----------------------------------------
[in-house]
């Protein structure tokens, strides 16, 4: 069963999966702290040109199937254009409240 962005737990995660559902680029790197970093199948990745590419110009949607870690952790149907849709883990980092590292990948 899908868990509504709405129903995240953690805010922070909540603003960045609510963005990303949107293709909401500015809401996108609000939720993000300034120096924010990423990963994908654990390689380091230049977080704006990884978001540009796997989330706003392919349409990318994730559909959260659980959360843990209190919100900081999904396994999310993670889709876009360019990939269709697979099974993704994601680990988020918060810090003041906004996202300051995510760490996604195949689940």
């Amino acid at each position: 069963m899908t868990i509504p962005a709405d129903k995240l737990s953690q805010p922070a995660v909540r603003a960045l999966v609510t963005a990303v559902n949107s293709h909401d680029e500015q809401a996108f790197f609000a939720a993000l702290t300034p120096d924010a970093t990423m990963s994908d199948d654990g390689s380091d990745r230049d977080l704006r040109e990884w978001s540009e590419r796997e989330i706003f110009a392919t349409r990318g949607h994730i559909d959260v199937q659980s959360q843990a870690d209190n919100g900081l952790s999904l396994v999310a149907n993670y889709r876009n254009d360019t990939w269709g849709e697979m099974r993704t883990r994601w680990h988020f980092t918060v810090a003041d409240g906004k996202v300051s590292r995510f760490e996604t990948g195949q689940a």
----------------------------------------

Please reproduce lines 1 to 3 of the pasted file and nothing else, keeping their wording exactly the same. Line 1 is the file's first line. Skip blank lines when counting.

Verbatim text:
[in-house]
């Protein structure tokens, strides 16, 4: 069963999966702290040109199937254009409240 962005737990995660559902680029790197970093199948990745590419110009949607870690952790149907849709883990980092590292990948 899908868990509504709405129903995240953690805010922070909540603003960045609510963005990303949107293709909401500015809401996108609000939720993000300034120096924010990423990963994908654990390689380091230049977080704006990884978001540009796997989330706003392919349409990318994730559909959260659980959360843990209190919100900081999904396994999310993670889709876009360019990939269709697979099974993704994601680990988020918060810090003041906004996202300051995510760490996604195949689940």
């Amino acid at each position: 069963m899908t868990i509504p962005a709405d129903k995240l737990s953690q805010p922070a995660v909540r603003a960045l999966v609510t963005a990303v559902n949107s293709h909401d680029e500015q809401a996108f790197f609000a939720a993000l702290t300034p120096d924010a970093t990423m990963s994908d199948d654990g390689s380091d990745r230049d977080l704006r040109e990884w978001s540009e590419r796997e989330i706003f110009a392919t349409r990318g949607h994730i559909d959260v199937q659980s959360q843990a870690d209190n919100g900081l952790s999904l396994v999310a149907n993670y889709r876009n254009d360019t990939w269709g849709e697979m099974r993704t883990r994601w680990h988020f980092t918060v810090a003041d409240g906004k996202v300051s590292r995510f760490e996604t990948g195949q689940a």